Queen Margrethe plays down abdication talk on eve of 40th jubilee


Denmark's Queen Margrethe talks to the media on Jan. 10, 2012 during a press conference at Amalienborg Palace in Copenhagen prior to the celebration of the Queen's 40th Jubilee.


Keld Navntoft

Queen Margrethe II of Denmark has played down talk of abdicating the throne in favor of her son, in an interview given at the start of celebrations to mark the 40th anniversary of her coronation.

"In my eyes, it’s part of the position that you have when you inherit a monarchy: It is a task you have handed down to you, and that you 
keep as long as you live, the way my father did and my grandfather 
before him," she said at a press conference on Tuesday at the
 Amalienborg Palace in Copenhagen.

Her renewed commitment came just a week after a new poll found that 40 
percent of Danes believed that Margrethe, 71, should abdicate within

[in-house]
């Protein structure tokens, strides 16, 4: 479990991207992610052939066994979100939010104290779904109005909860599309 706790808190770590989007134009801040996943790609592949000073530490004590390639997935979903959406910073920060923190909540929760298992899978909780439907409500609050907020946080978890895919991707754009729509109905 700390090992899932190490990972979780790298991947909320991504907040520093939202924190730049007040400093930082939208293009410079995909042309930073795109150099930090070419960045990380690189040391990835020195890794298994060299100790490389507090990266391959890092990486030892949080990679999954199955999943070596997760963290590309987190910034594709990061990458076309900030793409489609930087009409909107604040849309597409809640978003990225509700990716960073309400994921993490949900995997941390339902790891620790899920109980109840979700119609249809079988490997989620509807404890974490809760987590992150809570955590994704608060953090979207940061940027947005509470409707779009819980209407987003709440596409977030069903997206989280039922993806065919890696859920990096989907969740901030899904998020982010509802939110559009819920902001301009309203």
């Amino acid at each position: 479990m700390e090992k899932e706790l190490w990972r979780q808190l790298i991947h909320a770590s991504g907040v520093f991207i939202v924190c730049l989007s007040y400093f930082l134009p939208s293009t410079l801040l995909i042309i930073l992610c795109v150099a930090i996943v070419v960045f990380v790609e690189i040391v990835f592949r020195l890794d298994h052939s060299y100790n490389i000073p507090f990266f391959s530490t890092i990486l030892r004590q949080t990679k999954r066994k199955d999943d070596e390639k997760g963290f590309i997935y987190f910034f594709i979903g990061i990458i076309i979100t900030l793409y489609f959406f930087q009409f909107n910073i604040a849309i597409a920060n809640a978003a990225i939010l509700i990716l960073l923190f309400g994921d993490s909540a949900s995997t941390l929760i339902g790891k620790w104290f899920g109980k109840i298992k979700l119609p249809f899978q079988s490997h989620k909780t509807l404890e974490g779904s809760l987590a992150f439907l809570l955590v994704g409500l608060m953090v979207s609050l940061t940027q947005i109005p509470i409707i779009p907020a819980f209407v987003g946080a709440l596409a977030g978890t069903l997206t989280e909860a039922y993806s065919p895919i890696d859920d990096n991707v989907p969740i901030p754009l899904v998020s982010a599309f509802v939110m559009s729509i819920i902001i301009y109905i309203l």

10 years to make way for her son, Crown Prince Frederik, while only 31
per cent believed she should stay in place.

The poll, by Megafon, the Danish opinion research group, found that 
support for the monarchy in Denmark remained high, with more than 77 
percent of Danes supporting it, and only 16 per cent wanting the
 country to become a Republic.

On Saturday January 14, to mark the 40th anniversary of her 
coronation, Queen Margrethe plans to take a coach ride around
 Copenhagen and hold a grand reception at Copenhagen’s City Hall, after 
first travelling to the cathedral at Roskilde, Denmark’s medieval 
capital, to lay a wreath at the grave of her parents, King Frederik
 IX’s and Queen Ingrid.